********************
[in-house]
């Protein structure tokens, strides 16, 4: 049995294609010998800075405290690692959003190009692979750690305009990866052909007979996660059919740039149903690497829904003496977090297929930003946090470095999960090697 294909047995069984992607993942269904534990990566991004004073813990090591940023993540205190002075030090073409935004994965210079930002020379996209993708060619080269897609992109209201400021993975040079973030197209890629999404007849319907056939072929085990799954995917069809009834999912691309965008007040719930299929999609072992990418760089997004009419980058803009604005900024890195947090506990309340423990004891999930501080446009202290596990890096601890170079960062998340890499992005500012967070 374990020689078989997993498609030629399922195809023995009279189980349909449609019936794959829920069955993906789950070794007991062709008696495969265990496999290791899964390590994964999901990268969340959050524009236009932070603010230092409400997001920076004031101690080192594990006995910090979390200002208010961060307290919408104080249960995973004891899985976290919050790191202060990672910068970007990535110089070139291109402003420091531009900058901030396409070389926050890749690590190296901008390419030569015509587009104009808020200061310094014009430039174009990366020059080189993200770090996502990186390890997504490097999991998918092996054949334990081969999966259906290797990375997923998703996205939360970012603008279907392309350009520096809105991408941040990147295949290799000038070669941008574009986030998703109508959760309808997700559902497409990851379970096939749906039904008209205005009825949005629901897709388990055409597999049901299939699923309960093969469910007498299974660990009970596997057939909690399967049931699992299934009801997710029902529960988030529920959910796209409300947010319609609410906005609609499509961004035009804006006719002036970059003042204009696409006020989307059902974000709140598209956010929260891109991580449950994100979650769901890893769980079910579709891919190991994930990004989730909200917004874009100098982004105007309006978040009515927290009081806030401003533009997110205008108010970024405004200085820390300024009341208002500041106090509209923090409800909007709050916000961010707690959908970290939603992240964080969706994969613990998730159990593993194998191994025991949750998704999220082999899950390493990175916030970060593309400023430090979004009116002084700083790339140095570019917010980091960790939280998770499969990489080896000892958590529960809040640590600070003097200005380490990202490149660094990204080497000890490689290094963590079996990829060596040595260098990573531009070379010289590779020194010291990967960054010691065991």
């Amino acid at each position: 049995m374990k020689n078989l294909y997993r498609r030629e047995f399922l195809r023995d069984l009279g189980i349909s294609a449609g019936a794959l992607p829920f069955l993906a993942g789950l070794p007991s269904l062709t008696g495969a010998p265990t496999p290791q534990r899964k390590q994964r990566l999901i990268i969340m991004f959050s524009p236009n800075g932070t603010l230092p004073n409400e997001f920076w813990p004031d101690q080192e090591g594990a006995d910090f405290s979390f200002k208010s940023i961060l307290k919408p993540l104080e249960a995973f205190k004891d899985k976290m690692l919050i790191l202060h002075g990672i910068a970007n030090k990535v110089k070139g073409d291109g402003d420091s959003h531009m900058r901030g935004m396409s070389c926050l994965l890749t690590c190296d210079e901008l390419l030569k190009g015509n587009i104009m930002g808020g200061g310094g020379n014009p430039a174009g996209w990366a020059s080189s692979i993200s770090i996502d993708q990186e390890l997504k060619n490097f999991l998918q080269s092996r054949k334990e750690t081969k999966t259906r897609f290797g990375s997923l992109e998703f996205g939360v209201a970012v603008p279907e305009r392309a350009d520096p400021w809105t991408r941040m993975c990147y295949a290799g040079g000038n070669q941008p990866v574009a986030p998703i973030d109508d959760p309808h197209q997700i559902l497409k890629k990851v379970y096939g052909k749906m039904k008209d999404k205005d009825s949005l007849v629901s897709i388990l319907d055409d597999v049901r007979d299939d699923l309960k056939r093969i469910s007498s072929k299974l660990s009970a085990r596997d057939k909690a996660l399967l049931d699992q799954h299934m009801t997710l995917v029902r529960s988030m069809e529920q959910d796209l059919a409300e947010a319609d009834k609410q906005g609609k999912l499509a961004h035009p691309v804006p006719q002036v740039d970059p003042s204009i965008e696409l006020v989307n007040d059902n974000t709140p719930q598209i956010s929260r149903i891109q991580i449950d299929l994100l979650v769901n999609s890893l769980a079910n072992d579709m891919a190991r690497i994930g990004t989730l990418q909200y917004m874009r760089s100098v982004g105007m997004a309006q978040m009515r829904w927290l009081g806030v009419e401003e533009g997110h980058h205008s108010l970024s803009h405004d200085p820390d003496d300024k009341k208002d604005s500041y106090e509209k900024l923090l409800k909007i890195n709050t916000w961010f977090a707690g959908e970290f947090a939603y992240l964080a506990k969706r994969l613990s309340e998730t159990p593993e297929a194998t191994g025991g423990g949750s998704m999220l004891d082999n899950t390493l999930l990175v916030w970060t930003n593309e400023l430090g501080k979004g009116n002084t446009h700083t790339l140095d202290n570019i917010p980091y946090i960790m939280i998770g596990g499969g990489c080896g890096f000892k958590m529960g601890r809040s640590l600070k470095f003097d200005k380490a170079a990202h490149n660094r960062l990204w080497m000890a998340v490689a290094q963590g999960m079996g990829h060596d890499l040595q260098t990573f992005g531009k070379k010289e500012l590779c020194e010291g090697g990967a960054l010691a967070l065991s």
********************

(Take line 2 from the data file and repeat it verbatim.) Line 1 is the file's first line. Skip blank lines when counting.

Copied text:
């Protein structure tokens, strides 16, 4: 049995294609010998800075405290690692959003190009692979750690305009990866052909007979996660059919740039149903690497829904003496977090297929930003946090470095999960090697 294909047995069984992607993942269904534990990566991004004073813990090591940023993540205190002075030090073409935004994965210079930002020379996209993708060619080269897609992109209201400021993975040079973030197209890629999404007849319907056939072929085990799954995917069809009834999912691309965008007040719930299929999609072992990418760089997004009419980058803009604005900024890195947090506990309340423990004891999930501080446009202290596990890096601890170079960062998340890499992005500012967070 374990020689078989997993498609030629399922195809023995009279189980349909449609019936794959829920069955993906789950070794007991062709008696495969265990496999290791899964390590994964999901990268969340959050524009236009932070603010230092409400997001920076004031101690080192594990006995910090979390200002208010961060307290919408104080249960995973004891899985976290919050790191202060990672910068970007990535110089070139291109402003420091531009900058901030396409070389926050890749690590190296901008390419030569015509587009104009808020200061310094014009430039174009990366020059080189993200770090996502990186390890997504490097999991998918092996054949334990081969999966259906290797990375997923998703996205939360970012603008279907392309350009520096809105991408941040990147295949290799000038070669941008574009986030998703109508959760309808997700559902497409990851379970096939749906039904008209205005009825949005629901897709388990055409597999049901299939699923309960093969469910007498299974660990009970596997057939909690399967049931699992299934009801997710029902529960988030529920959910796209409300947010319609609410906005609609499509961004035009804006006719002036970059003042204009696409006020989307059902974000709140598209956010929260891109991580449950994100979650769901890893769980079910579709891919190991994930990004989730909200917004874009100098982004105007309006978040009515927290009081806030401003533009997110205008108010970024405004200085820390300024009341208002500041106090509209923090409800909007709050916000961010707690959908970290939603992240964080969706994969613990998730159990593993194998191994025991949750998704999220082999899950390493990175916030970060593309400023430090979004009116002084700083790339140095570019917010980091960790939280998770499969990489080896000892958590529960809040640590600070003097200005380490990202490149660094990204080497000890490689290094963590079996990829060596040595260098990573531009070379010289590779020194010291990967960054010691065991």